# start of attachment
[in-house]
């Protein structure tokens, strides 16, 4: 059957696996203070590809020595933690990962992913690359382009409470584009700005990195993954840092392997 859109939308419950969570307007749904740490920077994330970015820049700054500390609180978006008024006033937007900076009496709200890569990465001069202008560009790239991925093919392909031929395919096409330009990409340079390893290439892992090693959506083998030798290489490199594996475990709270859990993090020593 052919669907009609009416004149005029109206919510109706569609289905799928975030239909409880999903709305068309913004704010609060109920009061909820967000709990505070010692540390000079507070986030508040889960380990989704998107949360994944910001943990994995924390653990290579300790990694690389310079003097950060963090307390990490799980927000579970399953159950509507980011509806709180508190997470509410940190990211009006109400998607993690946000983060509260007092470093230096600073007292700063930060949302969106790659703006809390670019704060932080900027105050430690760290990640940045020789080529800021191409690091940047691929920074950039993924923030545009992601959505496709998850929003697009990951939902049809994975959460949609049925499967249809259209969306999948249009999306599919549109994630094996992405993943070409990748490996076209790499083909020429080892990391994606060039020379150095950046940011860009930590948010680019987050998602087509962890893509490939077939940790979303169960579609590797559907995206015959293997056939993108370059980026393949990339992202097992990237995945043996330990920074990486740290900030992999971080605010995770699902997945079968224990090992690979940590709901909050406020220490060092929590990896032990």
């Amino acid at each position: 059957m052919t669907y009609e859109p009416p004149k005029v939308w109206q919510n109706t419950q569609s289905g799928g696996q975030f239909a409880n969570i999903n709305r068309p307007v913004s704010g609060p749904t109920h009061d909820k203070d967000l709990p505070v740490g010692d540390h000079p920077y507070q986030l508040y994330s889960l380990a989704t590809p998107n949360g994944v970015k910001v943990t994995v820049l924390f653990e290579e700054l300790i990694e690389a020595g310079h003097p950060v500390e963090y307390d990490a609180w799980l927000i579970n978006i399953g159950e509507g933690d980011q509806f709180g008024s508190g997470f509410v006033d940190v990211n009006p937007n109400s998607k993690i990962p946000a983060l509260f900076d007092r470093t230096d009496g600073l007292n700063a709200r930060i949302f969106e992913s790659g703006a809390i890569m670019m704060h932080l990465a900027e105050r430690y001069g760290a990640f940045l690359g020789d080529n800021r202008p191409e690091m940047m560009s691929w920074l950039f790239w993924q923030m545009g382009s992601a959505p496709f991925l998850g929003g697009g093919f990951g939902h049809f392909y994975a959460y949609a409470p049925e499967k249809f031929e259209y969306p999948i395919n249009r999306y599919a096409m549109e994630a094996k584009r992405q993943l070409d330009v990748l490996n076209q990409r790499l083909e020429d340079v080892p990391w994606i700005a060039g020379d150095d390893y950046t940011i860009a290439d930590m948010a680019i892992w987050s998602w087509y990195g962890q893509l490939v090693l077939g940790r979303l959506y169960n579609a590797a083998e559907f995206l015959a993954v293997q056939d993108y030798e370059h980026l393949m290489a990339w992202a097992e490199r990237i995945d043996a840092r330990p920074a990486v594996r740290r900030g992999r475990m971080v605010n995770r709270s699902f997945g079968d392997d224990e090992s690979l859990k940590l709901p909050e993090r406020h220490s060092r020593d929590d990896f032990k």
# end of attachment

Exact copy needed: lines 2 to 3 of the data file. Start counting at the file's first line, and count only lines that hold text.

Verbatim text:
């Protein structure tokens, strides 16, 4: 059957696996203070590809020595933690990962992913690359382009409470584009700005990195993954840092392997 859109939308419950969570307007749904740490920077994330970015820049700054500390609180978006008024006033937007900076009496709200890569990465001069202008560009790239991925093919392909031929395919096409330009990409340079390893290439892992090693959506083998030798290489490199594996475990709270859990993090020593 052919669907009609009416004149005029109206919510109706569609289905799928975030239909409880999903709305068309913004704010609060109920009061909820967000709990505070010692540390000079507070986030508040889960380990989704998107949360994944910001943990994995924390653990290579300790990694690389310079003097950060963090307390990490799980927000579970399953159950509507980011509806709180508190997470509410940190990211009006109400998607993690946000983060509260007092470093230096600073007292700063930060949302969106790659703006809390670019704060932080900027105050430690760290990640940045020789080529800021191409690091940047691929920074950039993924923030545009992601959505496709998850929003697009990951939902049809994975959460949609049925499967249809259209969306999948249009999306599919549109994630094996992405993943070409990748490996076209790499083909020429080892990391994606060039020379150095950046940011860009930590948010680019987050998602087509962890893509490939077939940790979303169960579609590797559907995206015959293997056939993108370059980026393949990339992202097992990237995945043996330990920074990486740290900030992999971080605010995770699902997945079968224990090992690979940590709901909050406020220490060092929590990896032990």
């Amino acid at each position: 059957m052919t669907y009609e859109p009416p004149k005029v939308w109206q919510n109706t419950q569609s289905g799928g696996q975030f239909a409880n969570i999903n709305r068309p307007v913004s704010g609060p749904t109920h009061d909820k203070d967000l709990p505070v740490g010692d540390h000079p920077y507070q986030l508040y994330s889960l380990a989704t590809p998107n949360g994944v970015k910001v943990t994995v820049l924390f653990e290579e700054l300790i990694e690389a020595g310079h003097p950060v500390e963090y307390d990490a609180w799980l927000i579970n978006i399953g159950e509507g933690d980011q509806f709180g008024s508190g997470f509410v006033d940190v990211n009006p937007n109400s998607k993690i990962p946000a983060l509260f900076d007092r470093t230096d009496g600073l007292n700063a709200r930060i949302f969106e992913s790659g703006a809390i890569m670019m704060h932080l990465a900027e105050r430690y001069g760290a990640f940045l690359g020789d080529n800021r202008p191409e690091m940047m560009s691929w920074l950039f790239w993924q923030m545009g382009s992601a959505p496709f991925l998850g929003g697009g093919f990951g939902h049809f392909y994975a959460y949609a409470p049925e499967k249809f031929e259209y969306p999948i395919n249009r999306y599919a096409m549109e994630a094996k584009r992405q993943l070409d330009v990748l490996n076209q990409r790499l083909e020429d340079v080892p990391w994606i700005a060039g020379d150095d390893y950046t940011i860009a290439d930590m948010a680019i892992w987050s998602w087509y990195g962890q893509l490939v090693l077939g940790r979303l959506y169960n579609a590797a083998e559907f995206l015959a993954v293997q056939d993108y030798e370059h980026l393949m290489a990339w992202a097992e490199r990237i995945d043996a840092r330990p920074a990486v594996r740290r900030g992999r475990m971080v605010n995770r709270s699902f997945g079968d392997d224990e090992s690979l859990k940590l709901p909050e993090r406020h220490s060092r020593d929590d990896f032990k």